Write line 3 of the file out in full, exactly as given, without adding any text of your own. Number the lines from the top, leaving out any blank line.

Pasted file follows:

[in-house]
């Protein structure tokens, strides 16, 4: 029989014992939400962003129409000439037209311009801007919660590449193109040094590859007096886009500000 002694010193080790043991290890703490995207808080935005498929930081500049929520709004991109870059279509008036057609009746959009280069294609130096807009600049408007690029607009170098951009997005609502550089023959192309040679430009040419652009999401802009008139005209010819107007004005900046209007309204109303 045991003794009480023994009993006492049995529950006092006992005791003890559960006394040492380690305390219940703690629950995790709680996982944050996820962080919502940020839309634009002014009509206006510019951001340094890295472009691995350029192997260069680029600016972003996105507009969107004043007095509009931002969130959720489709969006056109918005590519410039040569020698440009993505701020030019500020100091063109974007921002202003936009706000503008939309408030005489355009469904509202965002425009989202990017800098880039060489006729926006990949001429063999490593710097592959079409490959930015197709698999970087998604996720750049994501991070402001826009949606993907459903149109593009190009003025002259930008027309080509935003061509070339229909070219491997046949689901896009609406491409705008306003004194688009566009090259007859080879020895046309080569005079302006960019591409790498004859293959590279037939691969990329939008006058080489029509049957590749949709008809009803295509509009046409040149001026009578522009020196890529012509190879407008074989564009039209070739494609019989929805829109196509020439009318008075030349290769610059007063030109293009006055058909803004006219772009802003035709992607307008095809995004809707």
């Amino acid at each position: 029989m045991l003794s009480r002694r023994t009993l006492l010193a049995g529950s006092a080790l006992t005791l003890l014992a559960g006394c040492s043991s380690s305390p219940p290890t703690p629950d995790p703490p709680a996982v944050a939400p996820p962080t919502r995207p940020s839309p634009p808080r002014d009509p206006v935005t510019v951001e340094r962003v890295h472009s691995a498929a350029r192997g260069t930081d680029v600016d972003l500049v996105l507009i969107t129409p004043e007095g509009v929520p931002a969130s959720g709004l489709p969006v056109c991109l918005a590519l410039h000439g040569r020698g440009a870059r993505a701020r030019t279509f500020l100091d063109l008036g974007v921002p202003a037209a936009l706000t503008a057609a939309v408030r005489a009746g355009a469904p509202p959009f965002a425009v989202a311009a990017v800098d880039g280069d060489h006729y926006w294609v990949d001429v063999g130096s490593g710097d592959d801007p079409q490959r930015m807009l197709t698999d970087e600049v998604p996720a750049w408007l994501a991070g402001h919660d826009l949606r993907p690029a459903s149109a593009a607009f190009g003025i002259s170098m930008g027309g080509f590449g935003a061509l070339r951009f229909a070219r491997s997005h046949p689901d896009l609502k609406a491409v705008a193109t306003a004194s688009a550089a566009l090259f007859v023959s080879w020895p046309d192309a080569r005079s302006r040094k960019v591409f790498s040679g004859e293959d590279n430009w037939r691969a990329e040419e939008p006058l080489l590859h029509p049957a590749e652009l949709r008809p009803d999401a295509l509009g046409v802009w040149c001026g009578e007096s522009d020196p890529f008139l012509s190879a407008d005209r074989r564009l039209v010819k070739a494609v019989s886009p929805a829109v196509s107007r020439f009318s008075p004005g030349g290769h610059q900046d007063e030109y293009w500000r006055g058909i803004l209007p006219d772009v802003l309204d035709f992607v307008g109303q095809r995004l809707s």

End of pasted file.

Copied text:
């Amino acid at each position: 029989m045991l003794s009480r002694r023994t009993l006492l010193a049995g529950s006092a080790l006992t005791l003890l014992a559960g006394c040492s043991s380690s305390p219940p290890t703690p629950d995790p703490p709680a996982v944050a939400p996820p962080t919502r995207p940020s839309p634009p808080r002014d009509p206006v935005t510019v951001e340094r962003v890295h472009s691995a498929a350029r192997g260069t930081d680029v600016d972003l500049v996105l507009i969107t129409p004043e007095g509009v929520p931002a969130s959720g709004l489709p969006v056109c991109l918005a590519l410039h000439g040569r020698g440009a870059r993505a701020r030019t279509f500020l100091d063109l008036g974007v921002p202003a037209a936009l706000t503008a057609a939309v408030r005489a009746g355009a469904p509202p959009f965002a425009v989202a311009a990017v800098d880039g280069d060489h006729y926006w294609v990949d001429v063999g130096s490593g710097d592959d801007p079409q490959r930015m807009l197709t698999d970087e600049v998604p996720a750049w408007l994501a991070g402001h919660d826009l949606r993907p690029a459903s149109a593009a607009f190009g003025i002259s170098m930008g027309g080509f590449g935003a061509l070339r951009f229909a070219r491997s997005h046949p689901d896009l609502k609406a491409v705008a193109t306003a004194s688009a550089a566009l090259f007859v023959s080879w020895p046309d192309a080569r005079s302006r040094k960019v591409f790498s040679g004859e293959d590279n430009w037939r691969a990329e040419e939008p006058l080489l590859h029509p049957a590749e652009l949709r008809p009803d999401a295509l509009g046409v802009w040149c001026g009578e007096s522009d020196p890529f008139l012509s190879a407008d005209r074989r564009l039209v010819k070739a494609v019989s886009p929805a829109v196509s107007r020439f009318s008075p004005g030349g290769h610059q900046d007063e030109y293009w500000r006055g058909i803004l209007p006219d772009v802003l309204d035709f992607v307008g109303q095809r995004l809707s």